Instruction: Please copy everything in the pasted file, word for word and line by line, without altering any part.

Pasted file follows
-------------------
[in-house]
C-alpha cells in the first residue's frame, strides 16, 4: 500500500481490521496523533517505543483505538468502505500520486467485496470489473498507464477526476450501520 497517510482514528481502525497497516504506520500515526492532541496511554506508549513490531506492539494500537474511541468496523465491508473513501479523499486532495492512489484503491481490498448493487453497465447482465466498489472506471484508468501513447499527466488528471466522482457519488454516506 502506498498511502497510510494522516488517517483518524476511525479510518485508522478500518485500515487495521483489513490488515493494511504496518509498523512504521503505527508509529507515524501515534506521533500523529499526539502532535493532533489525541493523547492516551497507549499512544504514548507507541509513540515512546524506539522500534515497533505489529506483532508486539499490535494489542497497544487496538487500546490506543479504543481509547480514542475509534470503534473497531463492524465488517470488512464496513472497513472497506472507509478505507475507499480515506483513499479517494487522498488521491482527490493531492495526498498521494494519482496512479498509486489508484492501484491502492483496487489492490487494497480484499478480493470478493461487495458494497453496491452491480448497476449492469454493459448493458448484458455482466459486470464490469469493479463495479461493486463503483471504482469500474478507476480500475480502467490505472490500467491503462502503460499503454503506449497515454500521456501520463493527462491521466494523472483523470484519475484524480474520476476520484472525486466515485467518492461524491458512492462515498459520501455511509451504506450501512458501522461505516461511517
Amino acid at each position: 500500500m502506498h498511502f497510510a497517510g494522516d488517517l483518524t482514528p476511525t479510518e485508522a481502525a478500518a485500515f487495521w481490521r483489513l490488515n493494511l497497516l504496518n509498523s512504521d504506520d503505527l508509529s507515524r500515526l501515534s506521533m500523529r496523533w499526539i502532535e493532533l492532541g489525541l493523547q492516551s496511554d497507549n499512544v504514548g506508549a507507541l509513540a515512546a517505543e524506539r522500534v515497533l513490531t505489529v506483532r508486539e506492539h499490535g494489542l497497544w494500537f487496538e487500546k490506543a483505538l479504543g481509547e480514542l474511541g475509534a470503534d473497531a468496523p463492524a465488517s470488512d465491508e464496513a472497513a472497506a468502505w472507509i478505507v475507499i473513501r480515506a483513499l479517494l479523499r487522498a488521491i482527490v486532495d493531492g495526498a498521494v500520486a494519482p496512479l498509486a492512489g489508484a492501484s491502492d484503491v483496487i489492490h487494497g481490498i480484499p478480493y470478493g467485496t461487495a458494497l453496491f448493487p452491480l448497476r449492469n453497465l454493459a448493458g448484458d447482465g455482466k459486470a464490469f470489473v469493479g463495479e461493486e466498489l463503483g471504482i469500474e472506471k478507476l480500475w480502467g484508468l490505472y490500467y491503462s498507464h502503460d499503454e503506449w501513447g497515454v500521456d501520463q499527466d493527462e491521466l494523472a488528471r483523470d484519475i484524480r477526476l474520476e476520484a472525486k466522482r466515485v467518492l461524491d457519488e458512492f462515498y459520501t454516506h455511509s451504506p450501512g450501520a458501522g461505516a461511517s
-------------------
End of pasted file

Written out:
[in-house]
C-alpha cells in the first residue's frame, strides 16, 4: 500500500481490521496523533517505543483505538468502505500520486467485496470489473498507464477526476450501520 497517510482514528481502525497497516504506520500515526492532541496511554506508549513490531506492539494500537474511541468496523465491508473513501479523499486532495492512489484503491481490498448493487453497465447482465466498489472506471484508468501513447499527466488528471466522482457519488454516506 502506498498511502497510510494522516488517517483518524476511525479510518485508522478500518485500515487495521483489513490488515493494511504496518509498523512504521503505527508509529507515524501515534506521533500523529499526539502532535493532533489525541493523547492516551497507549499512544504514548507507541509513540515512546524506539522500534515497533505489529506483532508486539499490535494489542497497544487496538487500546490506543479504543481509547480514542475509534470503534473497531463492524465488517470488512464496513472497513472497506472507509478505507475507499480515506483513499479517494487522498488521491482527490493531492495526498498521494494519482496512479498509486489508484492501484491502492483496487489492490487494497480484499478480493470478493461487495458494497453496491452491480448497476449492469454493459448493458448484458455482466459486470464490469469493479463495479461493486463503483471504482469500474478507476480500475480502467490505472490500467491503462502503460499503454503506449497515454500521456501520463493527462491521466494523472483523470484519475484524480474520476476520484472525486466515485467518492461524491458512492462515498459520501455511509451504506450501512458501522461505516461511517
Amino acid at each position: 500500500m502506498h498511502f497510510a497517510g494522516d488517517l483518524t482514528p476511525t479510518e485508522a481502525a478500518a485500515f487495521w481490521r483489513l490488515n493494511l497497516l504496518n509498523s512504521d504506520d503505527l508509529s507515524r500515526l501515534s506521533m500523529r496523533w499526539i502532535e493532533l492532541g489525541l493523547q492516551s496511554d497507549n499512544v504514548g506508549a507507541l509513540a515512546a517505543e524506539r522500534v515497533l513490531t505489529v506483532r508486539e506492539h499490535g494489542l497497544w494500537f487496538e487500546k490506543a483505538l479504543g481509547e480514542l474511541g475509534a470503534d473497531a468496523p463492524a465488517s470488512d465491508e464496513a472497513a472497506a468502505w472507509i478505507v475507499i473513501r480515506a483513499l479517494l479523499r487522498a488521491i482527490v486532495d493531492g495526498a498521494v500520486a494519482p496512479l498509486a492512489g489508484a492501484s491502492d484503491v483496487i489492490h487494497g481490498i480484499p478480493y470478493g467485496t461487495a458494497l453496491f448493487p452491480l448497476r449492469n453497465l454493459a448493458g448484458d447482465g455482466k459486470a464490469f470489473v469493479g463495479e461493486e466498489l463503483g471504482i469500474e472506471k478507476l480500475w480502467g484508468l490505472y490500467y491503462s498507464h502503460d499503454e503506449w501513447g497515454v500521456d501520463q499527466d493527462e491521466l494523472a488528471r483523470d484519475i484524480r477526476l474520476e476520484a472525486k466522482r466515485v467518492l461524491d457519488e458512492f462515498y459520501t454516506h455511509s451504506p450501512g450501520a458501522g461505516a461511517s